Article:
BALTIMORE (WJZ) — RACHEL MENITOFF
Gov. Larry Hogan has signed an executive order that will require all Marylanders to wear face coverings while in stores and on public transportation to limit the spread of COVID-19, and gave an update on strike teams at Maryland facilities and PPE equipment in a press conference on Wednesday.
The order will go into effect on Saturday at 7 a.m., the governor said. All essential business workers must also require their staff to wear face coverings and put into place appropriate social distancing measures in order to keep the customers and their own employees safe.
Other jurisdictions across the state have already made face masks mandatory, including Anne Arundel County, Prince George’s County and Montgomery County.
The governor said that according to early projections from Johns Hopkins, without the state taking the drastic actions they have already, the pandemic would infect nearly 360,000 in the state and potentially kill 12,000 Marylanders by June 1.
He said that at this point, the state’s hospitalization rates have started to show signs of stabilizing and they expect their testing capability to continue to ramp up, saying that they are on track to more than triple their current capacity to up to 10,000 tests a day.
“The state has recently secured an additional 40,000 tests, including 30,000 that will be utilized that will utilize the state’s new Abbott m 2000 testing machines,” He said.
These state tests will complement the testing that is happening in clinical facilities and private commercial labs across the state.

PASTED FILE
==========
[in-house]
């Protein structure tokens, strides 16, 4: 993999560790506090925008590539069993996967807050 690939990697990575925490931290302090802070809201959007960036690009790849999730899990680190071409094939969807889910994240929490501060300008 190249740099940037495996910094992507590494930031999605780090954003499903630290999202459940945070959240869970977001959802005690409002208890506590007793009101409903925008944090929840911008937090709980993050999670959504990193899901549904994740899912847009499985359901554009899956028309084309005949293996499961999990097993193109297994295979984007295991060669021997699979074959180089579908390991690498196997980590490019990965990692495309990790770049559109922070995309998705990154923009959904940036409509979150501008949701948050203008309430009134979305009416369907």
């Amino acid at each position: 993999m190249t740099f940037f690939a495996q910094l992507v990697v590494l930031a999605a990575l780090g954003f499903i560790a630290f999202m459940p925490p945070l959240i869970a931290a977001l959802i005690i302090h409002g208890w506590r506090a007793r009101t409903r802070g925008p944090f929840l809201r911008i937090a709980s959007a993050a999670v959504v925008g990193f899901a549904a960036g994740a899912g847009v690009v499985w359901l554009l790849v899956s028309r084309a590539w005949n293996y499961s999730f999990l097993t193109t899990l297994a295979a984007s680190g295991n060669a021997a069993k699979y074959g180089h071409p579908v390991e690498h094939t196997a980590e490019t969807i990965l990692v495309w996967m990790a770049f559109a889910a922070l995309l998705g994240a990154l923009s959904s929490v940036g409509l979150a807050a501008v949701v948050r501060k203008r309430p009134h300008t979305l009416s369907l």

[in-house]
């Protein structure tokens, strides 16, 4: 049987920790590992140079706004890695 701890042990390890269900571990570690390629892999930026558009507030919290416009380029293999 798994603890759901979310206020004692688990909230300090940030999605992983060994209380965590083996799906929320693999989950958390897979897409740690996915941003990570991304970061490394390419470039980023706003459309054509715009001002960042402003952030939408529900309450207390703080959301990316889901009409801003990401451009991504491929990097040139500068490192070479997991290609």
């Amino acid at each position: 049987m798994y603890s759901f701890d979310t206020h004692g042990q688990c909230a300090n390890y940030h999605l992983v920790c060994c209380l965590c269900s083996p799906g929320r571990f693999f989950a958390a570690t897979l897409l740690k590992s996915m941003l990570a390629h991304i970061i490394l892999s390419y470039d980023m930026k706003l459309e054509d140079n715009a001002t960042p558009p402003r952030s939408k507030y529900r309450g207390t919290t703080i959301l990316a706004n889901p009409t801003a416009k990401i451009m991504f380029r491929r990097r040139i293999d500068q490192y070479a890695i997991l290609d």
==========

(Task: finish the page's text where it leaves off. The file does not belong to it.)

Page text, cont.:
Maryland has also entered into a separate agreement with Abbott Labs to acquire a “substantial number” of antibody tests.
The governor said they are also ramping up their supply of PPE, headed by a multi-agency task force, and that they have received one million face shields and 1,000 ICU beds, and in the next week expect deliveries of 4.5 million additional N95 masks, 280 oxygen concentrators and 52 additional ICU ventilators.
In a move that was the first in the nation, there are now strike teams at 16 nursing homes and 15 group homes for medically fragile children.
And, in signs of what he’s calling cautious optimism, he said they are developing a roadmap for the reopening of the state- but clarified that wouldn’t necessarily be happening any time soon.
“Because if the recovery is not in a thoughtful and responsible way, it would not only cost lives, but it would deepen the economic crisis and actually prolong the problems and slow our economy,” Gov. Hogan said.
“There are some very real reasons for hope and optimism right now. And there is clearly a light at the end of this tunnel, but exactly how and when we will get to that light is going to be up to each and every one of us right now while our numbers are still climbing. And while we’re still heading up that curve. Instead of down. It is absolutely critical for Marylanders to stay at home to continue avoiding crowds and gatherings, and to aggressively practice, social distancing.” He added.